President of Basketball Operations (shortened PBO). Those four words should set any General Managers heart aflutter. Not only does the PBO have total roster and staff control, that individual virtually runs the organization from a top down level, reporting to no one but the team owner, and being intrusted to make shrewd decisions on behalf of said ownership group. The title holds so much power in the basketball world, that few organizations in the league even staff such a position. Cleveland is one such team that lacks this title. Griffin currently runs the operation, with a Vice President of Basketball Operations, though the title and its respective power elude him. Leveraging other high ranking execs (Budenholzer for the Atlanta Hawks, the late Flip Sanders and Tom Thibodeau for example) may provide Griffin with the needed examples to prove his value, though Griffin’s true trump cards are playing off other teams offers, and his absolutely stellar resume.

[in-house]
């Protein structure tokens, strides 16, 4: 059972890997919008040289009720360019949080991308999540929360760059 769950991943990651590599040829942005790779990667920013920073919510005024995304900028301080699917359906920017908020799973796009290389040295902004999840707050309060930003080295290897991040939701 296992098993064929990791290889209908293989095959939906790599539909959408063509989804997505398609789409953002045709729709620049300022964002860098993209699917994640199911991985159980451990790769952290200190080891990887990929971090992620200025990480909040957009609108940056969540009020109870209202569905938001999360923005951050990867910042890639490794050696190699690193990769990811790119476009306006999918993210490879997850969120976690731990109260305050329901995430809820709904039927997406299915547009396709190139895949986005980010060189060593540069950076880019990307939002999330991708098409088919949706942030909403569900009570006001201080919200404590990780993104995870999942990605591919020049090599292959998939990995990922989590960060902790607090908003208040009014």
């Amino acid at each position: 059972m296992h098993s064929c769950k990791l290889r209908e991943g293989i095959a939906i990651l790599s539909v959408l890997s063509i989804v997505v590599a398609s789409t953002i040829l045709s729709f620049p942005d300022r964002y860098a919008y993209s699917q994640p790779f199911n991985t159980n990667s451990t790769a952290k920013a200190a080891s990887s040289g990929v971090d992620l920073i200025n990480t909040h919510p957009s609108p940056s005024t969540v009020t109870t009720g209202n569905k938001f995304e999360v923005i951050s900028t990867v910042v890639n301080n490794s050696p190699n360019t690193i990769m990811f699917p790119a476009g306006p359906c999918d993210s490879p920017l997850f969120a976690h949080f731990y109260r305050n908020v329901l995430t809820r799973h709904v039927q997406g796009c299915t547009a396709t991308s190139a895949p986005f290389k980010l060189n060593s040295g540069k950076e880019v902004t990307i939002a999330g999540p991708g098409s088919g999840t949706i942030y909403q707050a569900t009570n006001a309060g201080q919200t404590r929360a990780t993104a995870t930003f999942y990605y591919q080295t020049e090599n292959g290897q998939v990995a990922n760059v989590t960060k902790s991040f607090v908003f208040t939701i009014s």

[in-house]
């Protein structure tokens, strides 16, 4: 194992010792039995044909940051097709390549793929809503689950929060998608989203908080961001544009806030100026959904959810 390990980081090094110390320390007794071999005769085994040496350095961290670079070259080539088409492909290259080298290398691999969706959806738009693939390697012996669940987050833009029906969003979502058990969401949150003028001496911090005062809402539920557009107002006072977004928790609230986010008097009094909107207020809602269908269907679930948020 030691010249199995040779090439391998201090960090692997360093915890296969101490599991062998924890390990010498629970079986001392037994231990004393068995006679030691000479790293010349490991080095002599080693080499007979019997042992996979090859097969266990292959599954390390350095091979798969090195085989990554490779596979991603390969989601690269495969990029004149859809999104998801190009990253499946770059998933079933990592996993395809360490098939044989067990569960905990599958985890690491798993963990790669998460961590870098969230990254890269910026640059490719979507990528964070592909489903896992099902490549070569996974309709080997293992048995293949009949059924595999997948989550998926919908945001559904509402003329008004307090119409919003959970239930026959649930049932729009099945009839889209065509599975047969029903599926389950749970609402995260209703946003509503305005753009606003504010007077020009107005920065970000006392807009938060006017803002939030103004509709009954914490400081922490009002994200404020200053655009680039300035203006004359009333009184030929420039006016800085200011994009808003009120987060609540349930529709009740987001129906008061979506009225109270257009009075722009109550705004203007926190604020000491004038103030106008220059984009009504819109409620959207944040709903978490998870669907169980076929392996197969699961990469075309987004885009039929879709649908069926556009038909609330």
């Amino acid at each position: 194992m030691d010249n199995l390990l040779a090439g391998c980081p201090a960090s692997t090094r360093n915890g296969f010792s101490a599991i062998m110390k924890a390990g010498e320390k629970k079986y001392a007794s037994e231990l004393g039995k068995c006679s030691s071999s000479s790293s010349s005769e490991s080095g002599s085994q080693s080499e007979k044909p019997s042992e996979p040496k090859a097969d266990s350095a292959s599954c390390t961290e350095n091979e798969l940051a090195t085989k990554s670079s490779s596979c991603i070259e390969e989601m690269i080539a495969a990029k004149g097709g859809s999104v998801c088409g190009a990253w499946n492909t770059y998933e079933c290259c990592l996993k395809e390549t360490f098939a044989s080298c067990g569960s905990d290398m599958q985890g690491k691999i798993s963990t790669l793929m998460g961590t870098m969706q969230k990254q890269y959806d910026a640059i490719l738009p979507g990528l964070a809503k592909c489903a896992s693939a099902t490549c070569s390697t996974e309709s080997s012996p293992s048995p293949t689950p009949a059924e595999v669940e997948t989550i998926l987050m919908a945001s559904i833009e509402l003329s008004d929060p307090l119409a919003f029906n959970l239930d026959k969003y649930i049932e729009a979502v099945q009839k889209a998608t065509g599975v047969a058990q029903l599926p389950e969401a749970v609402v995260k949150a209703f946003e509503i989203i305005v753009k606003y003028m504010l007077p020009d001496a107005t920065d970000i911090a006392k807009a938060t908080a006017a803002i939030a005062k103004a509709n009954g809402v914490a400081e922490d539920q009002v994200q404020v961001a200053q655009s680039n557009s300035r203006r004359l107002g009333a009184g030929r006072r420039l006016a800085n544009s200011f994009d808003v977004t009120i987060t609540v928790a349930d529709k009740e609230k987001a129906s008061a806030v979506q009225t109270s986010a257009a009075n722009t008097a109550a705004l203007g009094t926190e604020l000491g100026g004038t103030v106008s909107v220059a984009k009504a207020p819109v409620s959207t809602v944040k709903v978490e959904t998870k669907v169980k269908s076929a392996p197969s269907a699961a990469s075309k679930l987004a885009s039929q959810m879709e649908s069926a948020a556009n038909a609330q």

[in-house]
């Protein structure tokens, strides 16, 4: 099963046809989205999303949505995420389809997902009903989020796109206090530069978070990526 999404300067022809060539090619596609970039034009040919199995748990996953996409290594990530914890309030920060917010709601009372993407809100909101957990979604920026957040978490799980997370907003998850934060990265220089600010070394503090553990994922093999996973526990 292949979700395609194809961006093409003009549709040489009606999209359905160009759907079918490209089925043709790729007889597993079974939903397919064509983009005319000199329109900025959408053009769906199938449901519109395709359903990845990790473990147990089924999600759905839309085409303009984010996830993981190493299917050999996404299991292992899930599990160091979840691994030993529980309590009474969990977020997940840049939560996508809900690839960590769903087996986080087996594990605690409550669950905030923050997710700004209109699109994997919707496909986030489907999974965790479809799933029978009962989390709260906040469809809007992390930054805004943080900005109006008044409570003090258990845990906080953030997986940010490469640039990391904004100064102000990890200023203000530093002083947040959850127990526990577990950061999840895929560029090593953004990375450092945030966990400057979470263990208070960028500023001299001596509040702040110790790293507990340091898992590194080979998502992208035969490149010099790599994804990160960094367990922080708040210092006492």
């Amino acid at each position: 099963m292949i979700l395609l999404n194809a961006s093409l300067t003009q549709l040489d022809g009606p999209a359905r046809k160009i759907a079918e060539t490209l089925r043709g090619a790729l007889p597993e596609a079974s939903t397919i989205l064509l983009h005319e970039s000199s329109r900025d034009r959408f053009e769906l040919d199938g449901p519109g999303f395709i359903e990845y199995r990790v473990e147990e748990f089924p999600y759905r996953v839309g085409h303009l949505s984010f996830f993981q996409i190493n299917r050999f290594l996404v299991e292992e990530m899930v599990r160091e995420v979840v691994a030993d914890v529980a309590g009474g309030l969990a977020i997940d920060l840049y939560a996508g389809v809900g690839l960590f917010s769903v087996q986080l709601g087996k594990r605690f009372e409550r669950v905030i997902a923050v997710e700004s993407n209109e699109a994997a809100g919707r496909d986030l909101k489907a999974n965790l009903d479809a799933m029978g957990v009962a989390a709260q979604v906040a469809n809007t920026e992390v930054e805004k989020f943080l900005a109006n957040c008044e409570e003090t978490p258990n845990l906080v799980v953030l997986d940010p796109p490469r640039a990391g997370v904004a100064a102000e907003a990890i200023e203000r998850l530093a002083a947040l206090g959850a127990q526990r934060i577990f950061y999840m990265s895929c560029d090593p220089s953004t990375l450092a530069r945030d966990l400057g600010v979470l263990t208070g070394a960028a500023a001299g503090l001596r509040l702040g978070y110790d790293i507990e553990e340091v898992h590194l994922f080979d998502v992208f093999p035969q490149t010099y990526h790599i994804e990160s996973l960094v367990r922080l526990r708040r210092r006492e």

With several teams recently finding a vacant seat in the general manager position, Griffin can likely threaten taking a contract to leverage his own situation. Though Griffin is restricted from fielding contract notations until the season is over, it’s been reported that both the Atlanta Hawks and Orlando Magic are interested in poaching the championship architect. Additionally Nate Duncan of the Dunc’ed On NBA Podcast mentioned Chicago as a potential interested party. The Kings reportedly have interest in hiring process-master Sam Hinkie as their new General Manager, there’s no reason Griffin could at least threaten talks in an attempt to pressure the Cavaliers organization. That said, it shouldn’t take Griffin negotiating off other teams to earn him a chunk of change. Griffins resume since LeBron James returned should speak for itself.